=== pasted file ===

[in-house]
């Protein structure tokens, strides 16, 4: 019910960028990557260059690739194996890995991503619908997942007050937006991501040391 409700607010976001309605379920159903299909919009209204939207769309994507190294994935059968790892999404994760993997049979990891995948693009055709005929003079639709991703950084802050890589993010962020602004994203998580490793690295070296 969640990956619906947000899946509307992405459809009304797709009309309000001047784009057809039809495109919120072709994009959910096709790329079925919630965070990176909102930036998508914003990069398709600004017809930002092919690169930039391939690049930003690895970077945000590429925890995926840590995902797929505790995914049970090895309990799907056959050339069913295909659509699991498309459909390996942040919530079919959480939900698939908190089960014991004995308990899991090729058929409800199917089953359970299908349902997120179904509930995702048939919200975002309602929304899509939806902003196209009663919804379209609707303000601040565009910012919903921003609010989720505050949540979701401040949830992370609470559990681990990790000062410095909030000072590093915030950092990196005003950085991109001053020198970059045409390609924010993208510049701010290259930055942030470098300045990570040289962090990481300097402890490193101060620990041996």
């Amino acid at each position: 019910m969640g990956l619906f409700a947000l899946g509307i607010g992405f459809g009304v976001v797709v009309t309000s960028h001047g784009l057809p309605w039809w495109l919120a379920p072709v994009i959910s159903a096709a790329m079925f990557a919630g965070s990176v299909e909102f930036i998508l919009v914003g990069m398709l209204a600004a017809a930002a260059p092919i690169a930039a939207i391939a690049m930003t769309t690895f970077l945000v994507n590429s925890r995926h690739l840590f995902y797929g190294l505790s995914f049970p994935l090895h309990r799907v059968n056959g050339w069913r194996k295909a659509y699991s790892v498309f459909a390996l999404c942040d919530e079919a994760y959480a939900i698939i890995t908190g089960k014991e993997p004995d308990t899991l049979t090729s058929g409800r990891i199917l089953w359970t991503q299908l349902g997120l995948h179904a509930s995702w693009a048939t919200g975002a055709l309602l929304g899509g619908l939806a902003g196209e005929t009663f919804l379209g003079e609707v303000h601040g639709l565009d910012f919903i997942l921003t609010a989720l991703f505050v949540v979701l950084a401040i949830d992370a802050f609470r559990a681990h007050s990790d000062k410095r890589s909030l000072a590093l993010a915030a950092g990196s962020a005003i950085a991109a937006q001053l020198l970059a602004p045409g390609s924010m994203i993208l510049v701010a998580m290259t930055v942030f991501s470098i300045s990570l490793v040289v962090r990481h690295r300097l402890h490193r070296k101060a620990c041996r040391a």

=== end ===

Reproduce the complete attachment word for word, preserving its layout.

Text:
[in-house]
């Protein structure tokens, strides 16, 4: 019910960028990557260059690739194996890995991503619908997942007050937006991501040391 409700607010976001309605379920159903299909919009209204939207769309994507190294994935059968790892999404994760993997049979990891995948693009055709005929003079639709991703950084802050890589993010962020602004994203998580490793690295070296 969640990956619906947000899946509307992405459809009304797709009309309000001047784009057809039809495109919120072709994009959910096709790329079925919630965070990176909102930036998508914003990069398709600004017809930002092919690169930039391939690049930003690895970077945000590429925890995926840590995902797929505790995914049970090895309990799907056959050339069913295909659509699991498309459909390996942040919530079919959480939900698939908190089960014991004995308990899991090729058929409800199917089953359970299908349902997120179904509930995702048939919200975002309602929304899509939806902003196209009663919804379209609707303000601040565009910012919903921003609010989720505050949540979701401040949830992370609470559990681990990790000062410095909030000072590093915030950092990196005003950085991109001053020198970059045409390609924010993208510049701010290259930055942030470098300045990570040289962090990481300097402890490193101060620990041996």
């Amino acid at each position: 019910m969640g990956l619906f409700a947000l899946g509307i607010g992405f459809g009304v976001v797709v009309t309000s960028h001047g784009l057809p309605w039809w495109l919120a379920p072709v994009i959910s159903a096709a790329m079925f990557a919630g965070s990176v299909e909102f930036i998508l919009v914003g990069m398709l209204a600004a017809a930002a260059p092919i690169a930039a939207i391939a690049m930003t769309t690895f970077l945000v994507n590429s925890r995926h690739l840590f995902y797929g190294l505790s995914f049970p994935l090895h309990r799907v059968n056959g050339w069913r194996k295909a659509y699991s790892v498309f459909a390996l999404c942040d919530e079919a994760y959480a939900i698939i890995t908190g089960k014991e993997p004995d308990t899991l049979t090729s058929g409800r990891i199917l089953w359970t991503q299908l349902g997120l995948h179904a509930s995702w693009a048939t919200g975002a055709l309602l929304g899509g619908l939806a902003g196209e005929t009663f919804l379209g003079e609707v303000h601040g639709l565009d910012f919903i997942l921003t609010a989720l991703f505050v949540v979701l950084a401040i949830d992370a802050f609470r559990a681990h007050s990790d000062k410095r890589s909030l000072a590093l993010a915030a950092g990196s962020a005003i950085a991109a937006q001053l020198l970059a602004p045409g390609s924010m994203i993208l510049v701010a998580m290259t930055v942030f991501s470098i300045s990570l490793v040289v962090r990481h690295r300097l402890h490193r070296k101060a620990c041996r040391a």